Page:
WASHINGTON – Whatever the reason – distracted by the impending trade deadline, playing too individually instead of as a team, overlooking opponents – the Washington Capitals suddenly are no longer dominant at home.
They’re rather ordinary, in fact. And the Carolina Hurricanes were the latest visitors to take full advantage.
Carolina’s Patrick Eaves scored twice, and the Hurricanes produced all sorts of goals – penalty shot, short-handed, power play, even strength – in a 5-2 victory Tuesday night, the Capitals’ second consecutive lopsided loss in Washington.
“We’re going through this funk right now,” Capitals coach Bruce Boudreau said. “It looked like there was a complete lack of energy.”
The Southeast Division-leading Capitals own the Eastern Conference’s best home record but now have lost four of their last six games in Washington, including a 6-2 defeat against Florida on Sunday.
Starting goalie Jose Theodore left after allowing four goals in the first period of Sunday’s game; he was a late scratch Tuesday because of the flu, and rookie Michal Neuvirth allowed four goals in the second period en route to a 5-0 deficit a day before NHL teams’ last chance to make deals.
“I wish I could put my finger on it right now. I don’t know if it’s because of tomorrow, and people are worried, they hear rumours. I don’t know,” Boudreau said.
“I know poor Michal didn’t know he was playing until he got here tonight. Maybe that had some bearing on his ineffectiveness.”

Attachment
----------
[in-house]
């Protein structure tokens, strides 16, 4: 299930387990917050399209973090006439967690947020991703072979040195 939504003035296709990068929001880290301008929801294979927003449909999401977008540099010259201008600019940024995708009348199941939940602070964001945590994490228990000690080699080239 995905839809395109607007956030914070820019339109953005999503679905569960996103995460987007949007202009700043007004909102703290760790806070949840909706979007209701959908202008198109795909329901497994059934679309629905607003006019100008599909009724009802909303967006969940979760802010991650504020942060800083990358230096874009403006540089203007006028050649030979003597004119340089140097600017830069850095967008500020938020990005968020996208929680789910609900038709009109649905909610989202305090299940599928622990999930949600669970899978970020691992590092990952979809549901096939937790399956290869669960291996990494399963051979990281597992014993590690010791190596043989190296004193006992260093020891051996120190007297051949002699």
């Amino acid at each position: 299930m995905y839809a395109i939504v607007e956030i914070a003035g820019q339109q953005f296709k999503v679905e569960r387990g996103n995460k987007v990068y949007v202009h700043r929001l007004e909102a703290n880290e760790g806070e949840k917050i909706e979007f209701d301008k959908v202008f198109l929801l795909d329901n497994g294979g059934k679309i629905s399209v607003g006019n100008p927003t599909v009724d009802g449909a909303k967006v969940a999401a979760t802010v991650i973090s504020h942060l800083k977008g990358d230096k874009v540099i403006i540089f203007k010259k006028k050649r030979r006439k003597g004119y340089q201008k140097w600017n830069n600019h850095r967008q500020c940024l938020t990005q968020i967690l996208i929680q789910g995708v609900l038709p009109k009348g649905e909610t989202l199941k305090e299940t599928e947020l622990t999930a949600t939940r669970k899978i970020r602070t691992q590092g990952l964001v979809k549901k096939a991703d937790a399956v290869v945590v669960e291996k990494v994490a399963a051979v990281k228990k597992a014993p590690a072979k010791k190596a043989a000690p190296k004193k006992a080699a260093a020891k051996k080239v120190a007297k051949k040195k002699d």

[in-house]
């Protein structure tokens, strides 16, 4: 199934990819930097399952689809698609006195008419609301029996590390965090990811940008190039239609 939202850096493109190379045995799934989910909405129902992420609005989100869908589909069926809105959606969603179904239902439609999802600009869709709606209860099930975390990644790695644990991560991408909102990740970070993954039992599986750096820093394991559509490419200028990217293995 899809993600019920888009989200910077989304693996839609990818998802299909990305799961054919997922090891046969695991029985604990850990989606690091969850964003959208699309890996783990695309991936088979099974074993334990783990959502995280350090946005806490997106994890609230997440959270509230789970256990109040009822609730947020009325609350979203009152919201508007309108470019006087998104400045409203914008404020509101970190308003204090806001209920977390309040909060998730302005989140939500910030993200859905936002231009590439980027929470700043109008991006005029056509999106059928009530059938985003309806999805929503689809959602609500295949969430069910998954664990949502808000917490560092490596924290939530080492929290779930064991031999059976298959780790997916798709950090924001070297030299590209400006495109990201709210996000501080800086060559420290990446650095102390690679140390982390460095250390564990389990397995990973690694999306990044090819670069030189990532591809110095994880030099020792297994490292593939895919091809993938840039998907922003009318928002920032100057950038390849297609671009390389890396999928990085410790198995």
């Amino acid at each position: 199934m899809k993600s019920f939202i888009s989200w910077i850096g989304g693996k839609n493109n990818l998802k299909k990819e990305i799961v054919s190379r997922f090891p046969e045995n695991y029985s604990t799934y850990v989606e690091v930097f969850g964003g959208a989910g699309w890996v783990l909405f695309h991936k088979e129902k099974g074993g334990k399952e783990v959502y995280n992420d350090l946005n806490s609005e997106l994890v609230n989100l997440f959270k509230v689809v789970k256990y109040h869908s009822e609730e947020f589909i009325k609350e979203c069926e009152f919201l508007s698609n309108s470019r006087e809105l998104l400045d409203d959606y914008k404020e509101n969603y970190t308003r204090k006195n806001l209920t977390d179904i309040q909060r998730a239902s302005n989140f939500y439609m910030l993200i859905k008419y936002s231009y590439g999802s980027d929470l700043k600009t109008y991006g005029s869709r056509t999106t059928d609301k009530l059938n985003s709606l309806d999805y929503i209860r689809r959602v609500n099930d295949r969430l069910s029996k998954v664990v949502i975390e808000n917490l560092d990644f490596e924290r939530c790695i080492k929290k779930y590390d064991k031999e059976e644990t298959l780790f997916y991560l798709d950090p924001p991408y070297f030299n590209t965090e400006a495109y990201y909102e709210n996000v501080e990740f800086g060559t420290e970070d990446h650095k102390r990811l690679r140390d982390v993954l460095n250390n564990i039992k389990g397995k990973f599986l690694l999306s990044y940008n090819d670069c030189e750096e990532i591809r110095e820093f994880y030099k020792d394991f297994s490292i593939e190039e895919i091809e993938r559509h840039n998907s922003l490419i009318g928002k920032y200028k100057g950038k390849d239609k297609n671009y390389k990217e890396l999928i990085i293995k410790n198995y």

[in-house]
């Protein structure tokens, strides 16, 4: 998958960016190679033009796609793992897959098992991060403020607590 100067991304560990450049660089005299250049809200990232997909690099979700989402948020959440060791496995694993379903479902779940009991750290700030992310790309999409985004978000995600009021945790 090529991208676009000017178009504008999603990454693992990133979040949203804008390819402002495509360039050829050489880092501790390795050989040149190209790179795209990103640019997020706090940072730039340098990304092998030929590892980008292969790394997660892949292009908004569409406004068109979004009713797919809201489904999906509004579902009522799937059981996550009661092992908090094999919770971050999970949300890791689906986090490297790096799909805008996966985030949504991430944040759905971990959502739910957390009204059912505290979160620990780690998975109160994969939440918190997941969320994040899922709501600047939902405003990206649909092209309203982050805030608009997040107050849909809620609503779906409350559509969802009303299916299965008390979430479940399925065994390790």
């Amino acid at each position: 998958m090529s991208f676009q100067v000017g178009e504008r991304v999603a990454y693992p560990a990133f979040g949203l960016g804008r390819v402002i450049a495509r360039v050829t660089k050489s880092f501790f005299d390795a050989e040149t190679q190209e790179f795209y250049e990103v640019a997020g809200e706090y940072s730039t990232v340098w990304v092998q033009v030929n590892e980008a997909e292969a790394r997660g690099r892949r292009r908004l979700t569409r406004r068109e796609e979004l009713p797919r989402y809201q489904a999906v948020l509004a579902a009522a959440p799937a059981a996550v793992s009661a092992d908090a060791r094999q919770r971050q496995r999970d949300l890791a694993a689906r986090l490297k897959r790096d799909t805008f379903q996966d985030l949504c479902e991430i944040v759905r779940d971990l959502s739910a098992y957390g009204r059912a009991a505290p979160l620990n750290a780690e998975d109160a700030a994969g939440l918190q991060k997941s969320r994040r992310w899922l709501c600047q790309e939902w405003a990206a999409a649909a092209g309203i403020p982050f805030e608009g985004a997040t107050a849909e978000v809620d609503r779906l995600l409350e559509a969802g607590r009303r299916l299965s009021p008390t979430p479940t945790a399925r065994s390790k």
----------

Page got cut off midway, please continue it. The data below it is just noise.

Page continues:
Eric Staal scored on a penalty shot, Eaves and Matt Cullen put in short-handed goals less than four minutes apart, Chad LaRose tallied during a 5-on-5, and Eaves’ power-play goal made it 5-0 with about 2 minutes left in the second period.
“We scored in probably every way you could, and it was good,” said Eaves, who entered the night with three goals in 57 games this season and nearly doubled that output in 10 1/2 minutes. “We needed that.”
A crowd of 17,903 – ending the Capitals’ home sellout streak at a record 11 games – showered their team with scattered boos, replaced by sarcastic hootin’ and hollerin’ when the announcement came over the PA system that there was only a minute left in the second period.
“Tonight…they executed, and we didn’t do it,” Capitals forward Brooks Laich said. “It’s not an easy thing – we pride ourselves on our work ethic.”
Alexander Semin’s 100th career goal – scored off his knees on a power play – with three seconds left in the second period, and Sergei Fedorov’s tally with less than two minutes remaining in the game were the only blemishes against Cam Ward.
He finished with 39 saves.
After Fedorov’s goal, he raised his arms in the air, and two teammates came over to hug him.
The trio wound up on the ice, a result that replays appeared to show was a result of Fedorov losing his balance. Boudreau, however, was upset at what he thought was an over-the-top celebration for a team en route to a loss.
“That was pretty embarrassing,” Washington’s coach said. “I’m sure if I was on the Carolina bench, I’d be going: ‘Look at these idiots.”‘
Carolina went ahead 1-0 on Staal’s 28th goal, which came when he was tripped from behind by defenceman Shaone Morrisonn with 34.6 seconds left in the first period.
Then came the short-handed scores.
With Carolina’s Joni Pitkanen off for boarding, Cullen took a pass from Tim Gleason and made his way down the ice, splitting two defencemen before lifting a shot past Neuvirth at the 3:52 mark.
At 7:42, it was Eaves’ turn to score while a man down, taking a pass from Cullen.
“Our guys were just skating around,” Boudreau said. “Mike Green was doing nothing.”
Notes: The Capitals’ first-period scoring streak ended at 16 games, two shy of the team record set in 1988-89. … Capitals D Tom Poti was a late scratch because of a groin injury. … Washington C Nicklas Backstrom’s 10-game point streak ended.